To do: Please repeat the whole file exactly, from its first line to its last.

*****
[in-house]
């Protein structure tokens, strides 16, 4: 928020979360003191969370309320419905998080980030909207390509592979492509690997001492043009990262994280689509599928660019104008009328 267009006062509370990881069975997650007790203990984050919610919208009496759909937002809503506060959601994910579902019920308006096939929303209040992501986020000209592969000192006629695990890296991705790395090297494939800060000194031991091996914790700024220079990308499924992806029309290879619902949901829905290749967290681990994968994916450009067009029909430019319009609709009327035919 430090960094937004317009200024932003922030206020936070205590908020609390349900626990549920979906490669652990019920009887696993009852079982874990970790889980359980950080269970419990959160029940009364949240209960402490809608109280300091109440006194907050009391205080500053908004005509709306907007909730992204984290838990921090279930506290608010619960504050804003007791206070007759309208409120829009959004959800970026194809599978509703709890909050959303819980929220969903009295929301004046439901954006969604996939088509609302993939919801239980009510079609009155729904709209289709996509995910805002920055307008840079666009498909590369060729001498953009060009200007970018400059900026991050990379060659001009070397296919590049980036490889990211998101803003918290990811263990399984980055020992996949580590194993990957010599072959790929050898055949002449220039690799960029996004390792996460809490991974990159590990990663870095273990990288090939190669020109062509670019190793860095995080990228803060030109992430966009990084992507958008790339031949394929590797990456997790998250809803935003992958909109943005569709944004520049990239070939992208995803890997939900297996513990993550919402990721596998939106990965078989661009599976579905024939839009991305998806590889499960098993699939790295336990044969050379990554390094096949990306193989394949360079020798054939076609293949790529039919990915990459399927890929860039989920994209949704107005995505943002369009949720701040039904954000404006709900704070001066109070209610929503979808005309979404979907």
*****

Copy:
[in-house]
């Protein structure tokens, strides 16, 4: 928020979360003191969370309320419905998080980030909207390509592979492509690997001492043009990262994280689509599928660019104008009328 267009006062509370990881069975997650007790203990984050919610919208009496759909937002809503506060959601994910579902019920308006096939929303209040992501986020000209592969000192006629695990890296991705790395090297494939800060000194031991091996914790700024220079990308499924992806029309290879619902949901829905290749967290681990994968994916450009067009029909430019319009609709009327035919 430090960094937004317009200024932003922030206020936070205590908020609390349900626990549920979906490669652990019920009887696993009852079982874990970790889980359980950080269970419990959160029940009364949240209960402490809608109280300091109440006194907050009391205080500053908004005509709306907007909730992204984290838990921090279930506290608010619960504050804003007791206070007759309208409120829009959004959800970026194809599978509703709890909050959303819980929220969903009295929301004046439901954006969604996939088509609302993939919801239980009510079609009155729904709209289709996509995910805002920055307008840079666009498909590369060729001498953009060009200007970018400059900026991050990379060659001009070397296919590049980036490889990211998101803003918290990811263990399984980055020992996949580590194993990957010599072959790929050898055949002449220039690799960029996004390792996460809490991974990159590990990663870095273990990288090939190669020109062509670019190793860095995080990228803060030109992430966009990084992507958008790339031949394929590797990456997790998250809803935003992958909109943005569709944004520049990239070939992208995803890997939900297996513990993550919402990721596998939106990965078989661009599976579905024939839009991305998806590889499960098993699939790295336990044969050379990554390094096949990306193989394949360079020798054939076609293949790529039919990915990459399927890929860039989920994209949704107005995505943002369009949720701040039904954000404006709900704070001066109070209610929503979808005309979404979907």